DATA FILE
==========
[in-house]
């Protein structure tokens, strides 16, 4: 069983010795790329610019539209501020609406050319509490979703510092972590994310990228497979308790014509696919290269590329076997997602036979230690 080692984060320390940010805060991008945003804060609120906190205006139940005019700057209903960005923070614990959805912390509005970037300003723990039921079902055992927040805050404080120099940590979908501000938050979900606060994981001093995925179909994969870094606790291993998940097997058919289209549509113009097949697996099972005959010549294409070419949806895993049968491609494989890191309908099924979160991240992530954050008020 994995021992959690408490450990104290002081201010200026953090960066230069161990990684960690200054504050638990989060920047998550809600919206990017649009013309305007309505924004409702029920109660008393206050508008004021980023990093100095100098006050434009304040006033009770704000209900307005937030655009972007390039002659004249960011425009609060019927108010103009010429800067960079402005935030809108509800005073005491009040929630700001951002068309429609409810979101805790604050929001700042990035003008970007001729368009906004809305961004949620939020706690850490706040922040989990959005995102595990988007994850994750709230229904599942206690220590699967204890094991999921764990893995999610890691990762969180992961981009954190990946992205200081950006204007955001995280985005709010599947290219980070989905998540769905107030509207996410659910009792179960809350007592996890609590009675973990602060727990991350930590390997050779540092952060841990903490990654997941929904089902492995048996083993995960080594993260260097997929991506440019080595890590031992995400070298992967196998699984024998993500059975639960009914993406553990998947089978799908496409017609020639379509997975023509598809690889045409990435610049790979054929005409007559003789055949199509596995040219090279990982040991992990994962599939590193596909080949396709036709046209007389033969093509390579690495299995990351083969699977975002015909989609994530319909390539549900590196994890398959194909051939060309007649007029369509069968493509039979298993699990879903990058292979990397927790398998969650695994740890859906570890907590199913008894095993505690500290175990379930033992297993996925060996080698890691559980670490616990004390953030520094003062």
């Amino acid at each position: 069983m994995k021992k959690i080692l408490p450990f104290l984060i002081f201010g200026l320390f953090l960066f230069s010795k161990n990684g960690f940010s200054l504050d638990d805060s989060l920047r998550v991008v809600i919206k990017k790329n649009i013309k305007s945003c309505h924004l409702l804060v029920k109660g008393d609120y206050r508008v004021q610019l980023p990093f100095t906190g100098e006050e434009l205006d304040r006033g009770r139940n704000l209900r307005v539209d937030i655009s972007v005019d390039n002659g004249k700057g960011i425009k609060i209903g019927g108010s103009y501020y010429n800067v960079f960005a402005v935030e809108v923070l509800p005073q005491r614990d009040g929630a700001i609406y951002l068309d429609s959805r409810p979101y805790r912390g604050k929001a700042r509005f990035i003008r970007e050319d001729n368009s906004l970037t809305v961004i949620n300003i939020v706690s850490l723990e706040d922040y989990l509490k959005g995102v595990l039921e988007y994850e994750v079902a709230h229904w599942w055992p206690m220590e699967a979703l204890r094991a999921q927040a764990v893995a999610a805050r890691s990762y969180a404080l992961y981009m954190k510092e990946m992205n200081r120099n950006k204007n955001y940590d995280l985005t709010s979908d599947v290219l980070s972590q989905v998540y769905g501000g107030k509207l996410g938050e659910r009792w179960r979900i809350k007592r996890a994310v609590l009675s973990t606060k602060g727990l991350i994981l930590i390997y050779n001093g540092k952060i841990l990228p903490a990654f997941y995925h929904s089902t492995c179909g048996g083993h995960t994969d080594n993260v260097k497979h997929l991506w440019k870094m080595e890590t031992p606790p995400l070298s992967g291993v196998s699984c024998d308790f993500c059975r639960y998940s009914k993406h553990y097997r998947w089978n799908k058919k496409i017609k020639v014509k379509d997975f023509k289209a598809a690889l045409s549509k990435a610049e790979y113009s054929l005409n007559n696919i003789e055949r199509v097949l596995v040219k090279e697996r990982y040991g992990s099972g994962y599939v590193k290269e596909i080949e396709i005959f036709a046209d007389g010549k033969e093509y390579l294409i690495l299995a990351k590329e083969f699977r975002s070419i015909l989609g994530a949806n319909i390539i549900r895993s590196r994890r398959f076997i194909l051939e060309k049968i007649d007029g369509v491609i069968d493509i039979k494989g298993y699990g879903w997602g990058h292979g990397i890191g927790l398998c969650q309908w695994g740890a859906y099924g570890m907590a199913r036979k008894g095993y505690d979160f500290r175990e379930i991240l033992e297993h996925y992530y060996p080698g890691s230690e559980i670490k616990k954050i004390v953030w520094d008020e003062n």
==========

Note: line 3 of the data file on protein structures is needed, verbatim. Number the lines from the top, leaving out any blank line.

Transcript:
């Amino acid at each position: 069983m994995k021992k959690i080692l408490p450990f104290l984060i002081f201010g200026l320390f953090l960066f230069s010795k161990n990684g960690f940010s200054l504050d638990d805060s989060l920047r998550v991008v809600i919206k990017k790329n649009i013309k305007s945003c309505h924004l409702l804060v029920k109660g008393d609120y206050r508008v004021q610019l980023p990093f100095t906190g100098e006050e434009l205006d304040r006033g009770r139940n704000l209900r307005v539209d937030i655009s972007v005019d390039n002659g004249k700057g960011i425009k609060i209903g019927g108010s103009y501020y010429n800067v960079f960005a402005v935030e809108v923070l509800p005073q005491r614990d009040g929630a700001i609406y951002l068309d429609s959805r409810p979101y805790r912390g604050k929001a700042r509005f990035i003008r970007e050319d001729n368009s906004l970037t809305v961004i949620n300003i939020v706690s850490l723990e706040d922040y989990l509490k959005g995102v595990l039921e988007y994850e994750v079902a709230h229904w599942w055992p206690m220590e699967a979703l204890r094991a999921q927040a764990v893995a999610a805050r890691s990762y969180a404080l992961y981009m954190k510092e990946m992205n200081r120099n950006k204007n955001y940590d995280l985005t709010s979908d599947v290219l980070s972590q989905v998540y769905g501000g107030k509207l996410g938050e659910r009792w179960r979900i809350k007592r996890a994310v609590l009675s973990t606060k602060g727990l991350i994981l930590i390997y050779n001093g540092k952060i841990l990228p903490a990654f997941y995925h929904s089902t492995c179909g048996g083993h995960t994969d080594n993260v260097k497979h997929l991506w440019k870094m080595e890590t031992p606790p995400l070298s992967g291993v196998s699984c024998d308790f993500c059975r639960y998940s009914k993406h553990y097997r998947w089978n799908k058919k496409i017609k020639v014509k379509d997975f023509k289209a598809a690889l045409s549509k990435a610049e790979y113009s054929l005409n007559n696919i003789e055949r199509v097949l596995v040219k090279e697996r990982y040991g992990s099972g994962y599939v590193k290269e596909i080949e396709i005959f036709a046209d007389g010549k033969e093509y390579l294409i690495l299995a990351k590329e083969f699977r975002s070419i015909l989609g994530a949806n319909i390539i549900r895993s590196r994890r398959f076997i194909l051939e060309k049968i007649d007029g369509v491609i069968d493509i039979k494989g298993y699990g879903w997602g990058h292979g990397i890191g927790l398998c969650q309908w695994g740890a859906y099924g570890m907590a199913r036979k008894g095993y505690d979160f500290r175990e379930i991240l033992e297993h996925y992530y060996p080698g890691s230690e559980i670490k616990k954050i004390v953030w520094d008020e003062n």